Justin Jared Thompson Memorial

Justin Jared Thompson 1986 – 2002

Depression and Teenage Suicide in Utah

Teen-Age Suicide

In July 2004, U.S. Senator Gordon Smith, a Mormon from Oregon, promoted a bill in the Senate to provide money for counseling teen-agers at risk of suicide. The Salt Lake Tribune reported that Senator Smith’s son, Garrett Lee Smith, “ended his own life the day before his 22nd birthday in September, 2003, following a struggle with bipolar disorder.” During the Senate discussion, Utah Senator Orin B. Hatch noted that “teen-age suicide among young men was higher in Utah than any other state.”

The Mormon Church quickly responded that these statistics did not reflect on the Mormon Church. In fact, research has shown that the incidence of suicide among Mormon men who are active in their church, that is, young men who have followed the prescribed path and have received the “appropriate priesthood calling for their age” — is lower than any place in the country.   (See my video critique of this very dishonest study:  http://www.youtube.com/watch?v=0aXvuECd9dI &   http://www.youtube.com/watch?v=8VxnB64oEEY )

Those who do not follow the prescribed course are most at risk: those who question the validity of the Mormon commandments; those who dare step outside the behavior mandated by the church. The statistics reveal that 551 suicides were committed among ten to thirty-four-year-old Utah males during 1991-1995. Six in ten were committed by Mormon Church members. Fifty percent of suicides of young men in this state are committed by inactive Mormons — 275 deaths were young men who, for one reason or another, did not follow the strict mandates of the Mormon Church. My heart weeps for the pain implied in these numbers.

See this link from the LDS Church owned Deseret News Daily news paper:  Teen Suicide in Utah – Deseret News

Depression in Utah

On July 9, 2005, Utahans began their day with the following headlines:

“Got the blues? You’re not alone in Utah; SLC rates among the unhappiest places, but maybe we’re just more honest about it”

According to Men’s Health magazine, Salt Lake City “is one of the most depressing places to live.” An article reported a local psychiatrist, Michael Measom, who explained: The high ranking might be related to the cultural acceptance of depression here and financial pressure due to large families and lower wages.”2

One would expect that a community which is seventy percent Mormon — a church claiming to be led by God himself through a living prophet — would be wholesome and healthy. This is the impression promoted through advertising and news stories. And yet, in addition to the sensational events just mentioned, several national studies about the health of Utahans speak of the dis-ease in Zion. An article in the LA Times quoted a national study released the summer of 2001 and confirmed in January 2002, reporting that antidepressant drugs are prescribed twice as often in Utah than any other state, including three times more often than New York and New Jersey.3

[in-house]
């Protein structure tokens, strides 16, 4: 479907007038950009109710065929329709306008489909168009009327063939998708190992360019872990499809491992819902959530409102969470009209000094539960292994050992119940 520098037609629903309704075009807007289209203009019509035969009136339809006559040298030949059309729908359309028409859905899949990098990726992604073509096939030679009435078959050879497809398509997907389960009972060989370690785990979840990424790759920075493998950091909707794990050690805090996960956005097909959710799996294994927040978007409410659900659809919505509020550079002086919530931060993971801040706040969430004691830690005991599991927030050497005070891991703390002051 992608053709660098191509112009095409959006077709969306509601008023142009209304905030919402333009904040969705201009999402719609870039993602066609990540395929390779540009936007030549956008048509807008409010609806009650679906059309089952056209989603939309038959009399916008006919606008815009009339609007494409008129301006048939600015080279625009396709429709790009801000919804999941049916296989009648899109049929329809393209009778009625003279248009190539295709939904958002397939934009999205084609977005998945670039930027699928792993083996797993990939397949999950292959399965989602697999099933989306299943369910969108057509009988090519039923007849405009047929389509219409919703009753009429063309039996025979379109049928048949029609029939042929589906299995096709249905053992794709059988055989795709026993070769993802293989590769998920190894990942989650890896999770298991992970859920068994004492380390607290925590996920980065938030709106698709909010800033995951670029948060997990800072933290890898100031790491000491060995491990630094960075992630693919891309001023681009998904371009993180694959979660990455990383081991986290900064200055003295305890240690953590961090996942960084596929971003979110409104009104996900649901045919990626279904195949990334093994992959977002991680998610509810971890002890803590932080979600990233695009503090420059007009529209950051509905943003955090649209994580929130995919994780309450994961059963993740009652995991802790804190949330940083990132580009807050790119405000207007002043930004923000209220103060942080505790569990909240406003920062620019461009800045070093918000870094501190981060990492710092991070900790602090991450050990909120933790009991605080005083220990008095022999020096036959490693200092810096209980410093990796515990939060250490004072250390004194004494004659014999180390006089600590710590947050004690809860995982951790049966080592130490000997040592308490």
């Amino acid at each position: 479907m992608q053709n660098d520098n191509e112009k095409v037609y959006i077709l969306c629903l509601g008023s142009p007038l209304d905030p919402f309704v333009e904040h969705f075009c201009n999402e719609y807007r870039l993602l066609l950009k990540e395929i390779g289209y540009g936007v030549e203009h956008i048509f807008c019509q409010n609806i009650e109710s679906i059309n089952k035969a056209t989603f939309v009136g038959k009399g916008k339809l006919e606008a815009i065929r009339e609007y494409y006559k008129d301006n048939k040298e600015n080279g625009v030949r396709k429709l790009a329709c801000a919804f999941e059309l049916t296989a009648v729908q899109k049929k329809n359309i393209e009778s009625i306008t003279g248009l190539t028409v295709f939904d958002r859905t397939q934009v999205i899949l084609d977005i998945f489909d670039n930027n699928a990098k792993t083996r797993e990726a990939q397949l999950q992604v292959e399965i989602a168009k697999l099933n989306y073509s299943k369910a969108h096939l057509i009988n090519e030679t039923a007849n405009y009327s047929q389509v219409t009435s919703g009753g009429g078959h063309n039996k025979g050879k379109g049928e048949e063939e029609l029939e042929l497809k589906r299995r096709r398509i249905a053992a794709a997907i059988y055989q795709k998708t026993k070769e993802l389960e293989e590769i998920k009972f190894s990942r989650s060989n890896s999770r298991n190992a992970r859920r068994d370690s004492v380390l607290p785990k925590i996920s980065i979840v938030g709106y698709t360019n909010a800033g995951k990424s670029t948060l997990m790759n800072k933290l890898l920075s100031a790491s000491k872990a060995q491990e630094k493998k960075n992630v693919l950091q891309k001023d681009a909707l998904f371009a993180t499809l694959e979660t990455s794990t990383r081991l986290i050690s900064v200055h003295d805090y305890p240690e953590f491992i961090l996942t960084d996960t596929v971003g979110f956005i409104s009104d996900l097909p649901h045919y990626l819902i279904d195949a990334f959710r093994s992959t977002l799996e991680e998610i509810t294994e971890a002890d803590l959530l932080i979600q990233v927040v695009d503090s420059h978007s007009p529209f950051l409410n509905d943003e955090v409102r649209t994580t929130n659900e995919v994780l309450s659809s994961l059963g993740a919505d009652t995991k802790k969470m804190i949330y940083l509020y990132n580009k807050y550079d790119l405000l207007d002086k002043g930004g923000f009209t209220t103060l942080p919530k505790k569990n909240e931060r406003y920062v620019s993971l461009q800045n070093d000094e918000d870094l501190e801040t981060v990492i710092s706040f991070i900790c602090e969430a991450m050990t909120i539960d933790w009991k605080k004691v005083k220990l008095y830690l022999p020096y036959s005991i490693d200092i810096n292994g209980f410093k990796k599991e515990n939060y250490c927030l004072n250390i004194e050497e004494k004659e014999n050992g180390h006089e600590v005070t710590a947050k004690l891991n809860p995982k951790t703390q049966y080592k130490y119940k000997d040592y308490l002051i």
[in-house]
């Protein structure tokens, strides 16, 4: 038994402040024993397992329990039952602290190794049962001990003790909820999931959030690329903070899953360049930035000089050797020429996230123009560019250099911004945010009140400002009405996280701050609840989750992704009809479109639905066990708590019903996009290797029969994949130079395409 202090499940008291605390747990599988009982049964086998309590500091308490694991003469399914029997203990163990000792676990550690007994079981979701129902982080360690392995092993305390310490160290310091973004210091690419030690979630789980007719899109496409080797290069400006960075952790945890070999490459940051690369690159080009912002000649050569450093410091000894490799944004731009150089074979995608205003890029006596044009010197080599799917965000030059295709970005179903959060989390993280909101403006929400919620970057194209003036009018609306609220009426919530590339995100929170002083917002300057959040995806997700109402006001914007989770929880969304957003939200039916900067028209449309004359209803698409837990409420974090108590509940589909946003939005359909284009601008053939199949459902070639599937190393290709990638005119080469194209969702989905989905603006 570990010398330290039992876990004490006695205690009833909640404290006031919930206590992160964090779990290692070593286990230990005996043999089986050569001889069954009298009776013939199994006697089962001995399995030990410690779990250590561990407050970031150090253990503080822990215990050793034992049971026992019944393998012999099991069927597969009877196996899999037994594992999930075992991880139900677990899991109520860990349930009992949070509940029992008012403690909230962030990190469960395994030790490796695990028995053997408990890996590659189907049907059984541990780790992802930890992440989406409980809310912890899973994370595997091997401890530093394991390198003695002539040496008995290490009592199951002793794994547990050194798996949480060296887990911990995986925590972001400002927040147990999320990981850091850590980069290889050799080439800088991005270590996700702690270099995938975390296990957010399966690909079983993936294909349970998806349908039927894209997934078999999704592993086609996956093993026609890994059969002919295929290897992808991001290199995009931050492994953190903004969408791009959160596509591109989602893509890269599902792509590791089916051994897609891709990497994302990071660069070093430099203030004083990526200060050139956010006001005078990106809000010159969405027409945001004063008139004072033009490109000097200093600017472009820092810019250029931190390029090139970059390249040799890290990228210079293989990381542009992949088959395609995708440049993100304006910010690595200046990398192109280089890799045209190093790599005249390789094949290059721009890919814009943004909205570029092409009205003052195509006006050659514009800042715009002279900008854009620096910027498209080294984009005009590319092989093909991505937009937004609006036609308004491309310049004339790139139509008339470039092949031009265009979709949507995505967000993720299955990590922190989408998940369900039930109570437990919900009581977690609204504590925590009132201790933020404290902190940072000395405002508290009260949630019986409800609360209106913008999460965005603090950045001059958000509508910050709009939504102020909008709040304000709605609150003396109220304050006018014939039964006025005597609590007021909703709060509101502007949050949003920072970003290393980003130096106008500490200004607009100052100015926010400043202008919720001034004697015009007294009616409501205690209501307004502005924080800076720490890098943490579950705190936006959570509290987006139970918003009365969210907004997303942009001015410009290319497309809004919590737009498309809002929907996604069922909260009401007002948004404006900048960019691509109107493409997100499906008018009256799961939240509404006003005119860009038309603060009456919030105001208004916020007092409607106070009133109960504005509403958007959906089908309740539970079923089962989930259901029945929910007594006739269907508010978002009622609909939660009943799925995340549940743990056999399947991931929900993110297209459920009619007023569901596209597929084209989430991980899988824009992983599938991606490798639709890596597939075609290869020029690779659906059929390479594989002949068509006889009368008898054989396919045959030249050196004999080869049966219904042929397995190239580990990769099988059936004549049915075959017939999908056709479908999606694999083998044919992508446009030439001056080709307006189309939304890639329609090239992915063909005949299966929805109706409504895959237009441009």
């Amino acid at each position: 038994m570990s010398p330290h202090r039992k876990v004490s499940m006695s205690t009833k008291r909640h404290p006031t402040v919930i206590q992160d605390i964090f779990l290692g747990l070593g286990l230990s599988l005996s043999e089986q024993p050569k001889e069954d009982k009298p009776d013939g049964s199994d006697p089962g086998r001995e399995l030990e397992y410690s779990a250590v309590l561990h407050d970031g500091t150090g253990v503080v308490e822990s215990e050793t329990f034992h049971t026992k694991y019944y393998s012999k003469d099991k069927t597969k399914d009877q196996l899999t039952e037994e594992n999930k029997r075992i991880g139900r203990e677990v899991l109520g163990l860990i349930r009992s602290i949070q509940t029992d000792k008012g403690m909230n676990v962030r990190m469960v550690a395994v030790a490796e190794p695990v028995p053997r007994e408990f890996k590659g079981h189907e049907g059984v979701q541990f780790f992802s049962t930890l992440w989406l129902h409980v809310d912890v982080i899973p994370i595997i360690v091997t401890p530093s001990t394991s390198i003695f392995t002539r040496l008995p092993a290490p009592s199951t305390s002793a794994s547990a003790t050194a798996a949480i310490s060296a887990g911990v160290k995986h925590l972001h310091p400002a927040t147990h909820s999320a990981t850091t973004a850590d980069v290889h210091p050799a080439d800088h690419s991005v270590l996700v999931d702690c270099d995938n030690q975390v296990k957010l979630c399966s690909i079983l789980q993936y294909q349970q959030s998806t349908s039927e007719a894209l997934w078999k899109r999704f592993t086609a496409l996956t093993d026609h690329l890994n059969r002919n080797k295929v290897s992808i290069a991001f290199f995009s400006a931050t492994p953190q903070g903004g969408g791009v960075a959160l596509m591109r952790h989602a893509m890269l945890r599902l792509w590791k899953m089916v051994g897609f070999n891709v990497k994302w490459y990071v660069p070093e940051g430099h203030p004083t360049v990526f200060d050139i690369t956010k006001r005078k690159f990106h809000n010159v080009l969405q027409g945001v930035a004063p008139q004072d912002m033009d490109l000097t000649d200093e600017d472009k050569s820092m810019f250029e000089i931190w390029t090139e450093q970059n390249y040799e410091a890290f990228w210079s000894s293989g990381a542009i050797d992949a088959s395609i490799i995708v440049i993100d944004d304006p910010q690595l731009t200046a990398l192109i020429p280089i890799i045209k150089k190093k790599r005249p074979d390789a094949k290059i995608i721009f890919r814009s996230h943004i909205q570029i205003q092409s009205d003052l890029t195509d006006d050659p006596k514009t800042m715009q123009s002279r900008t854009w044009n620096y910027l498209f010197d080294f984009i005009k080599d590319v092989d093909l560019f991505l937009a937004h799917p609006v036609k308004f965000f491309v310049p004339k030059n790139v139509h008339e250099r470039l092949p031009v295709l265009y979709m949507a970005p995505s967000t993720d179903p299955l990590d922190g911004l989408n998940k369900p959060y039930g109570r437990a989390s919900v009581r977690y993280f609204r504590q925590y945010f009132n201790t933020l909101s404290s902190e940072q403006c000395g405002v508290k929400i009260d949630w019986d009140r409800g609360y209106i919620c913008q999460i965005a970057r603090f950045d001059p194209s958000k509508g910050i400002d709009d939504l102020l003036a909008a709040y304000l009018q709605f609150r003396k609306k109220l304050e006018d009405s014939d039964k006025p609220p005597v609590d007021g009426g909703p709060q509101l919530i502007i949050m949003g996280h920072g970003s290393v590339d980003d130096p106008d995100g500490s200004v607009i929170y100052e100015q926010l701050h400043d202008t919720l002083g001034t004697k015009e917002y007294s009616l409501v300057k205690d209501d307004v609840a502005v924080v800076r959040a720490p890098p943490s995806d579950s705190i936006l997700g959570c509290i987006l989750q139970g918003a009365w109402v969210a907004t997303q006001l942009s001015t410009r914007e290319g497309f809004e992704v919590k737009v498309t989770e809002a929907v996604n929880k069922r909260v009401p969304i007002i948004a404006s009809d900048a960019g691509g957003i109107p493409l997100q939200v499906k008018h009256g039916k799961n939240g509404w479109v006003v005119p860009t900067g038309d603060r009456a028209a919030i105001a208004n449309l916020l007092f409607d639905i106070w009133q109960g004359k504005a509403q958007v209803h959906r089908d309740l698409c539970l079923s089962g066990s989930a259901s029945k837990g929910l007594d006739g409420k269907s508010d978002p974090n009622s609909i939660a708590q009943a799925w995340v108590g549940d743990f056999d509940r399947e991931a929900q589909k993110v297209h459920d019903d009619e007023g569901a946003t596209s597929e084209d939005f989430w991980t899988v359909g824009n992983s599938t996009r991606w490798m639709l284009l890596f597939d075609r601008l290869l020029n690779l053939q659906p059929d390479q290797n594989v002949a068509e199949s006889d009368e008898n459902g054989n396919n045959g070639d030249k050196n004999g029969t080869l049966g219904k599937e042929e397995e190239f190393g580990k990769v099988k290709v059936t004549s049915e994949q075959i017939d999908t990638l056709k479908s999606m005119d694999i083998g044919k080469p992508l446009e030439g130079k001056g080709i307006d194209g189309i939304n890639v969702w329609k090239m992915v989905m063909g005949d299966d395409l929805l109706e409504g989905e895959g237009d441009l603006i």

In the above article, Dr. Curtis Canning, president of the Utah Psychiatric Association, said he had “some hunches” which may explain why Utah ranks so high “despite the fact that seventy percent of its residents are Mormon…In Mormondom, there is a social expectation — particularly among the females — to put on a mask, say ‘Yes’ to everything that comes at her and hide the misery and pain. I call it the ‘Mother of Zion’ syndrome…I think the cultural issue is very real. There is the expectation that you should be happy, and if you’re not happy, you’re failing…Because Mormonism ‘requires perfection and the public presentation of a happy face, whatever may be happening privately,’ many try to hide their struggles and are therefore in need of the mood-altering drugs.”

Dr. Canning quotes a seventy-one-year-old woman who explains how easy it is to get prescription drugs. She admitted she was addicted as were her three grown children. She explained that “Most men here would just as soon their wives take pills than bother to delve into the problems” that cause their need. Another Utah woman said she quit the drugs after 15 years of use. ‘It’s like Happy Valley here. Everything is always rosy. That’s how we got ourselves into this mess—we’re good at ignoring things.”

The article further reports that “besides the high usage of antidepressants, Utah also leads the nation in the use of narcotic painkillers such as codeine and morphine-based drugs.”3

Mental Illness – 10.97 Percent

A federal report printed in the Salt Lake Tribune in February, 2005, showed that “Utah has the nation’s lowest rate of illegal drug use and binge drinking among American youth but one of the country’s highest rates of serious mental illness.”

The U.S. Substance Abuse and Mental Health Services Administration found a total of 10.97 percent of Utahans age eighteen and older have a diagnosable mental, behavioral or emotional disorder that substantially interfered with one or more major life activities. Only Rhode Island had a higher rate of serious mental illness, 10.98 percent, according to the report.

Also see this:  Utah No. 1 for Prescription Drugs – Deseret News